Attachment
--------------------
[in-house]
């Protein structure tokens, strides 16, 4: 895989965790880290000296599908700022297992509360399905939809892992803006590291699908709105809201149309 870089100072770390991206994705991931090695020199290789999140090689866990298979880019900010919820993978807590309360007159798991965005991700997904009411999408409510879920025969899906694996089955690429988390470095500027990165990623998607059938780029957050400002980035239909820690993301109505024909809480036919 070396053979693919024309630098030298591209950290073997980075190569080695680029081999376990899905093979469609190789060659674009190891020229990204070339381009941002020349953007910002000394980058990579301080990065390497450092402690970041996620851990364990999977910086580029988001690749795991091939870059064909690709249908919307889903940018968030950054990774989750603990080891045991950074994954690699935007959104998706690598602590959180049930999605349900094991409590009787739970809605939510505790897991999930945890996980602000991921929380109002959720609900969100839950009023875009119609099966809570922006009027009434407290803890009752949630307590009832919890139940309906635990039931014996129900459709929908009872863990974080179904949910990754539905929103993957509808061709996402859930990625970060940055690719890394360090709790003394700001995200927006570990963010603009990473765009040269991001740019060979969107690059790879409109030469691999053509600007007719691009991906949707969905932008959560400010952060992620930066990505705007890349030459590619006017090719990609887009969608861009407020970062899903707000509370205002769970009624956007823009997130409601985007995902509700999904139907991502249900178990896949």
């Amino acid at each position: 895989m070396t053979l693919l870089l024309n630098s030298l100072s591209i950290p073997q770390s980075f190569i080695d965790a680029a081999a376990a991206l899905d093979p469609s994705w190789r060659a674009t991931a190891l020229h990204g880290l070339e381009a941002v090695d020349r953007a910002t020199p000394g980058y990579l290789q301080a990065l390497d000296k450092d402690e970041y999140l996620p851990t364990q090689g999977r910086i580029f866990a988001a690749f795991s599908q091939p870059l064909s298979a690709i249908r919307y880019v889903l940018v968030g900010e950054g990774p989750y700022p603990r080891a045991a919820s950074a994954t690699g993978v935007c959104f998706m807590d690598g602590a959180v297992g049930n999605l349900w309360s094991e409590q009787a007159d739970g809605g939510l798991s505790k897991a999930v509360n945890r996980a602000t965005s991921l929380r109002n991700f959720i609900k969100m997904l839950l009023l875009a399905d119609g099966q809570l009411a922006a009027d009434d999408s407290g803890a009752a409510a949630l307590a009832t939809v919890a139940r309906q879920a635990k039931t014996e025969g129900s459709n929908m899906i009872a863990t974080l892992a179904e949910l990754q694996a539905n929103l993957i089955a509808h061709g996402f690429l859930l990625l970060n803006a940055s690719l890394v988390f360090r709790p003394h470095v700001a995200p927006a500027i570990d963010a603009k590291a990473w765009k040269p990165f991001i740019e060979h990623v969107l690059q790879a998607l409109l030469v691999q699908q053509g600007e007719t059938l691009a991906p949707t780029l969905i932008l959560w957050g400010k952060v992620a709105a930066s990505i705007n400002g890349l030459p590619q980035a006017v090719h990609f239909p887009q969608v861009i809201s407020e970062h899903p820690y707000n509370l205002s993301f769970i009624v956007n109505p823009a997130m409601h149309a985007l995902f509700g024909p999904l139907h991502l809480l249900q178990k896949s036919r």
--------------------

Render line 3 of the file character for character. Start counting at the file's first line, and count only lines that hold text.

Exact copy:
């Amino acid at each position: 895989m070396t053979l693919l870089l024309n630098s030298l100072s591209i950290p073997q770390s980075f190569i080695d965790a680029a081999a376990a991206l899905d093979p469609s994705w190789r060659a674009t991931a190891l020229h990204g880290l070339e381009a941002v090695d020349r953007a910002t020199p000394g980058y990579l290789q301080a990065l390497d000296k450092d402690e970041y999140l996620p851990t364990q090689g999977r910086i580029f866990a988001a690749f795991s599908q091939p870059l064909s298979a690709i249908r919307y880019v889903l940018v968030g900010e950054g990774p989750y700022p603990r080891a045991a919820s950074a994954t690699g993978v935007c959104f998706m807590d690598g602590a959180v297992g049930n999605l349900w309360s094991e409590q009787a007159d739970g809605g939510l798991s505790k897991a999930v509360n945890r996980a602000t965005s991921l929380r109002n991700f959720i609900k969100m997904l839950l009023l875009a399905d119609g099966q809570l009411a922006a009027d009434d999408s407290g803890a009752a409510a949630l307590a009832t939809v919890a139940r309906q879920a635990k039931t014996e025969g129900s459709n929908m899906i009872a863990t974080l892992a179904e949910l990754q694996a539905n929103l993957i089955a509808h061709g996402f690429l859930l990625l970060n803006a940055s690719l890394v988390f360090r709790p003394h470095v700001a995200p927006a500027i570990d963010a603009k590291a990473w765009k040269p990165f991001i740019e060979h990623v969107l690059q790879a998607l409109l030469v691999q699908q053509g600007e007719t059938l691009a991906p949707t780029l969905i932008l959560w957050g400010k952060v992620a709105a930066s990505i705007n400002g890349l030459p590619q980035a006017v090719h990609f239909p887009q969608v861009i809201s407020e970062h899903p820690y707000n509370l205002s993301f769970i009624v956007n109505p823009a997130m409601h149309a985007l995902f509700g024909p999904l139907h991502l809480l249900q178990k896949s036919r």